Instead of trying to keep up and measure up, take a step back and set some realistic expectations for yourself. 

Start by answering these questions:

  • What are your biggest priorities? 
  • What are the non-negotiables in your life right now; those things that aren’t up for discussion? 
  • How much time and energy do those non-negotiables require?
  • How much time and energy does that leave you to pour into your business?
  • How many hours a day/week/month can you realistically dedicate to your business?

If you struggle with balancing all of the items on your plate, sit down with your calendar and map out what this is going to look like for you. 

Then, based on your answers to the questions above and without comparing your business to others in your industry, consider what success looks like for your business.

  • What is your #1 business goal? Why?
  • What are your #2 and #3 business goals? Why?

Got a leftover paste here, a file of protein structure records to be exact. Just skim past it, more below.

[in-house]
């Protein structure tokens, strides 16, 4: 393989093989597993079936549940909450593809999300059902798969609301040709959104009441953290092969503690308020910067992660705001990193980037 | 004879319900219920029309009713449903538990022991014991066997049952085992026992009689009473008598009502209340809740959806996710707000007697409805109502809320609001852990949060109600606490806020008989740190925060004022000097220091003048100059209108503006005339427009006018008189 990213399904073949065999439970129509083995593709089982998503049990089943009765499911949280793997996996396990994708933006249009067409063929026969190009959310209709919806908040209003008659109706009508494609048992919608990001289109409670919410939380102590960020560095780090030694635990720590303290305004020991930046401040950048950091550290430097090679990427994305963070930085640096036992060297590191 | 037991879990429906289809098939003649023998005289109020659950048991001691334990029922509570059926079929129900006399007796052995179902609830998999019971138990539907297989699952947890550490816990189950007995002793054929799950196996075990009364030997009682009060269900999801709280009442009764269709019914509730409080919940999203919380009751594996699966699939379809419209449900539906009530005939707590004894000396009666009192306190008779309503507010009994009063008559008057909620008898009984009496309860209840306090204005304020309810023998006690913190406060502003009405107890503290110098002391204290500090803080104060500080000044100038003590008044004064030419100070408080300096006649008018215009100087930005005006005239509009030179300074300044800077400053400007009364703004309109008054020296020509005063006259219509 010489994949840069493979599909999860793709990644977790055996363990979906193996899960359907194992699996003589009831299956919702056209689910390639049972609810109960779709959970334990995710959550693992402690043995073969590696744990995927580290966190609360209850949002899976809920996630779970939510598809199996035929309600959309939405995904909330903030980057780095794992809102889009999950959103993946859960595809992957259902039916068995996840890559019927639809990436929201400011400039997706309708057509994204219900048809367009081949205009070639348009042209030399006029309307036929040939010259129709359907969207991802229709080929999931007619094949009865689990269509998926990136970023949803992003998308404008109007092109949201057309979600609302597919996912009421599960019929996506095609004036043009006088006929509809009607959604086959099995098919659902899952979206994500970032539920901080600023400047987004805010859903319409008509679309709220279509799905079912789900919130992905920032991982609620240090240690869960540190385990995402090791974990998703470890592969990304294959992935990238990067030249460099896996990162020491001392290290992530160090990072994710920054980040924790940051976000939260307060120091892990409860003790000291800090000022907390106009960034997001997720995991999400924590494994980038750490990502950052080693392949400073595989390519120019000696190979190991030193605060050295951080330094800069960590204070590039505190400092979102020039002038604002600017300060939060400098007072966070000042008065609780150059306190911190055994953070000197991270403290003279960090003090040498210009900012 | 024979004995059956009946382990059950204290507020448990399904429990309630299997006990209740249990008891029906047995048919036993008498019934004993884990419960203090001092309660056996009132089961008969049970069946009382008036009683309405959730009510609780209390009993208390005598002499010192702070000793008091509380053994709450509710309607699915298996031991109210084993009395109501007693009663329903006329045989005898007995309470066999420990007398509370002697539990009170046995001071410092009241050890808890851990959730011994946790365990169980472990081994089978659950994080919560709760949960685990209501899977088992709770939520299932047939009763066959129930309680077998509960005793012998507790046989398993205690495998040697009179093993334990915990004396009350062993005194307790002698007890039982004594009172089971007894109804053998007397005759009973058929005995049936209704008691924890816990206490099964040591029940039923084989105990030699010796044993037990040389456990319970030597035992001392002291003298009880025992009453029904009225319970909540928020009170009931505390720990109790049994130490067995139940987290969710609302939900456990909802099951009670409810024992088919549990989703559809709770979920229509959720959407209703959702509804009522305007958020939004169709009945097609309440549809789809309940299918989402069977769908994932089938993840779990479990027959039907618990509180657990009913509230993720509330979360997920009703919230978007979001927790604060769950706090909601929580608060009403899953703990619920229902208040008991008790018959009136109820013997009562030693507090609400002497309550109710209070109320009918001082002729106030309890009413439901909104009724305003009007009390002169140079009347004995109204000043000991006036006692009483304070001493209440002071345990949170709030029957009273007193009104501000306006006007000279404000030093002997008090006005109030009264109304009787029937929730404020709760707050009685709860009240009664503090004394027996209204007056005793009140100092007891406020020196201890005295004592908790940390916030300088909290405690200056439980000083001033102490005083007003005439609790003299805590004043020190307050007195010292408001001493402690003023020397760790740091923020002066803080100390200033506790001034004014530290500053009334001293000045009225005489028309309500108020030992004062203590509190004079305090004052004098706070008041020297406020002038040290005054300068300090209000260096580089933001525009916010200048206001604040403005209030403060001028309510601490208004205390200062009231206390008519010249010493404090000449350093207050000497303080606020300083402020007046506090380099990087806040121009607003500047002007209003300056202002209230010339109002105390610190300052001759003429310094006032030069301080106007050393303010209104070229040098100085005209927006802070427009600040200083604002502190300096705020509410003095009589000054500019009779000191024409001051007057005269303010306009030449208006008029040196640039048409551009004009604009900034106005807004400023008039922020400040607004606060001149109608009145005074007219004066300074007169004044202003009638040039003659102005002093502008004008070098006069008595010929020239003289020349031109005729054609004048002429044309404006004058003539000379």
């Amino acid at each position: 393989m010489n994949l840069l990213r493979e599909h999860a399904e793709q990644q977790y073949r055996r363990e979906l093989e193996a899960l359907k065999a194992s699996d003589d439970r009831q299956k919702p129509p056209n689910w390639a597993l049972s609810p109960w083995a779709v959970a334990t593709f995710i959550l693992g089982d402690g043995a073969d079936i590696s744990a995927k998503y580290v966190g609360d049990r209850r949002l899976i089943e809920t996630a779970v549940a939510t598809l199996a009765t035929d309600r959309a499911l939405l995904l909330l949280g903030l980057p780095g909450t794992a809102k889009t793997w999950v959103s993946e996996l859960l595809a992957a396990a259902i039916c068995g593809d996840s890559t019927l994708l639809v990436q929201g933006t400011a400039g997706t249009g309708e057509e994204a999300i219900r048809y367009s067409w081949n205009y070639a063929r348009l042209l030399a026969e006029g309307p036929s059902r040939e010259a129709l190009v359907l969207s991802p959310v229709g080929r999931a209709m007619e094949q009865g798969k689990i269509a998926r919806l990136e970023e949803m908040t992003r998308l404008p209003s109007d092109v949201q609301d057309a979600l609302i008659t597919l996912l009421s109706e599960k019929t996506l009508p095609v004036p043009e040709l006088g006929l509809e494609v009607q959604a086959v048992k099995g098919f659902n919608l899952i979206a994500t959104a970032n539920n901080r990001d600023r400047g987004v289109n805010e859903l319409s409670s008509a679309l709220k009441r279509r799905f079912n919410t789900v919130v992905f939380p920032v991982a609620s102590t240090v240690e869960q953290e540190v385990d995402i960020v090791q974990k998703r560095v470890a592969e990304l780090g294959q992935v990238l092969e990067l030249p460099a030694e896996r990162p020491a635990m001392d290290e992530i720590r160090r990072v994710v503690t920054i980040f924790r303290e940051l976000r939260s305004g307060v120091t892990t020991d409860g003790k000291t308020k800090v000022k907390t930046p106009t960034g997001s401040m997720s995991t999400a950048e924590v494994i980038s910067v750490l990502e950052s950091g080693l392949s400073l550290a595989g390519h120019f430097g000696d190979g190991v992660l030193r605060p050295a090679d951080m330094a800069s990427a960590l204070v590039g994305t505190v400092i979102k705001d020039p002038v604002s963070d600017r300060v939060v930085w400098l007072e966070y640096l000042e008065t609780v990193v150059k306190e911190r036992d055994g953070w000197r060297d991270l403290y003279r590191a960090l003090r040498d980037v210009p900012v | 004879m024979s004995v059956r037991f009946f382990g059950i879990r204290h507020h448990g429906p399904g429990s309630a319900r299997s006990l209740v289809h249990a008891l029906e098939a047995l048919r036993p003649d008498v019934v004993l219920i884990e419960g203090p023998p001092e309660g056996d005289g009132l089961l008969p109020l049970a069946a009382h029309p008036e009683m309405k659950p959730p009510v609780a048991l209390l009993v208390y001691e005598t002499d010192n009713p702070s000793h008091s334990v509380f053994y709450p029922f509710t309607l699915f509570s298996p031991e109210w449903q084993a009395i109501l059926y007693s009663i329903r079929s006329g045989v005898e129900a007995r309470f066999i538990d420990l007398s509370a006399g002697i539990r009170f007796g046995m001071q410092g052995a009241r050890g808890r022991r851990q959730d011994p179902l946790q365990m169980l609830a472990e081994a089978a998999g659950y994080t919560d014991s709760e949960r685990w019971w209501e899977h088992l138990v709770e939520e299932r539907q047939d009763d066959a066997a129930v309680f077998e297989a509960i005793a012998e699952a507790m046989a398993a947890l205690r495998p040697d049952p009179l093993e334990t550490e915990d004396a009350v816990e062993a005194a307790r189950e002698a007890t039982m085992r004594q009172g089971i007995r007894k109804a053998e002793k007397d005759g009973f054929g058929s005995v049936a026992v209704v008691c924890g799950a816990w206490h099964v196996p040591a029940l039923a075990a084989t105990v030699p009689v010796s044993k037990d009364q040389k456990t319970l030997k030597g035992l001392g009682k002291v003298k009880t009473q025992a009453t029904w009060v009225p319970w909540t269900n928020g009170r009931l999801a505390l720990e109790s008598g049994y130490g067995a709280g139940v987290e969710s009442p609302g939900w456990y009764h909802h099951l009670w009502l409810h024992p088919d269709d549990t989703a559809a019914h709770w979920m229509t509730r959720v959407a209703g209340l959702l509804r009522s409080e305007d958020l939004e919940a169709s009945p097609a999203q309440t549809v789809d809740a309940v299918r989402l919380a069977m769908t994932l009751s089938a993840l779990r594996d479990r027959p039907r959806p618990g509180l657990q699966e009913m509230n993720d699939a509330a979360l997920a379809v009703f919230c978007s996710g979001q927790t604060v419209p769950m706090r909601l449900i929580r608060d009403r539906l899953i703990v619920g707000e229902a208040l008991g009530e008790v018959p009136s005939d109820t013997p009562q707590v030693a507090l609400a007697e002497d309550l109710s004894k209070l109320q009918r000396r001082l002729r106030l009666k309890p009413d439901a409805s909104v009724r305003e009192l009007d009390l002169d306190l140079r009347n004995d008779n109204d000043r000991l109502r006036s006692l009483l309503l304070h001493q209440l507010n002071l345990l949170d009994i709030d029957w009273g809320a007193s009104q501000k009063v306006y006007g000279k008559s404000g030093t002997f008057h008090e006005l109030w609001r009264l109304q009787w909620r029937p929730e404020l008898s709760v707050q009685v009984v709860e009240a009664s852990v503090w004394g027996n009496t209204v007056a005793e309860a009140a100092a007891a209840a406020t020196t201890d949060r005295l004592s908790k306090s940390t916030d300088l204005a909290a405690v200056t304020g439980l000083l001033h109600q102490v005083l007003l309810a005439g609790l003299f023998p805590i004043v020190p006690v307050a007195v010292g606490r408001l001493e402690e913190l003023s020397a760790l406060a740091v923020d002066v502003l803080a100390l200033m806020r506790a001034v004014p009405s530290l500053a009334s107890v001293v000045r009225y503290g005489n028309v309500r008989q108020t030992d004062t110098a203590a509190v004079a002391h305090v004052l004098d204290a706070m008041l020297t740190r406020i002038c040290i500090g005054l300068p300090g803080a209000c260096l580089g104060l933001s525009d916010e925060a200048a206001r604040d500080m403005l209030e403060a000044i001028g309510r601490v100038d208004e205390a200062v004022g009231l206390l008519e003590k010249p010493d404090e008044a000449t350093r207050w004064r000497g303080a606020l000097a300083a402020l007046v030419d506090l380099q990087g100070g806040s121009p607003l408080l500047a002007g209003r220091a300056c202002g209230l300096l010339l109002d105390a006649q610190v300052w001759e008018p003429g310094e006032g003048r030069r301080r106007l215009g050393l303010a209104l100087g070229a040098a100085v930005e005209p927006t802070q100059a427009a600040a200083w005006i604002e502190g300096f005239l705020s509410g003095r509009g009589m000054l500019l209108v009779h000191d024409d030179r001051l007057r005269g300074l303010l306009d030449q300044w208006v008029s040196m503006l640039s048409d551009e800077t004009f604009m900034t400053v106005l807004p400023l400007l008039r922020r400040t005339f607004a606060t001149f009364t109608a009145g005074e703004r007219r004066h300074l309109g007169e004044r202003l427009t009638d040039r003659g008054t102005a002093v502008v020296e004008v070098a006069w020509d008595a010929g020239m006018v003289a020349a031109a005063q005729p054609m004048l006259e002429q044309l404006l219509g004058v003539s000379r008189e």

• What is your measure of success?
  • What would make your business worth the time and energy you put into it?

Instead of measuring your business up to others around you, give yourself some grace and consider your current circumstances. 

Take some time to evaluate the season of life you’re in, set realistic expectations, and define what success looks like for you individually. 

2  |  Consider your strengths

Burnout and frustration also start to creep in when you feel incapable or ungifted. 

This often occurs when you’re looking to others in your field and measuring your talents up to theirs. 

Instead of focusing on everything you don’t feel adequate in, consider these questions:

  • Why people follow along with you, book your services, or purchase your products? Or if you’re just getting started, why should they follow along with you or buy from you?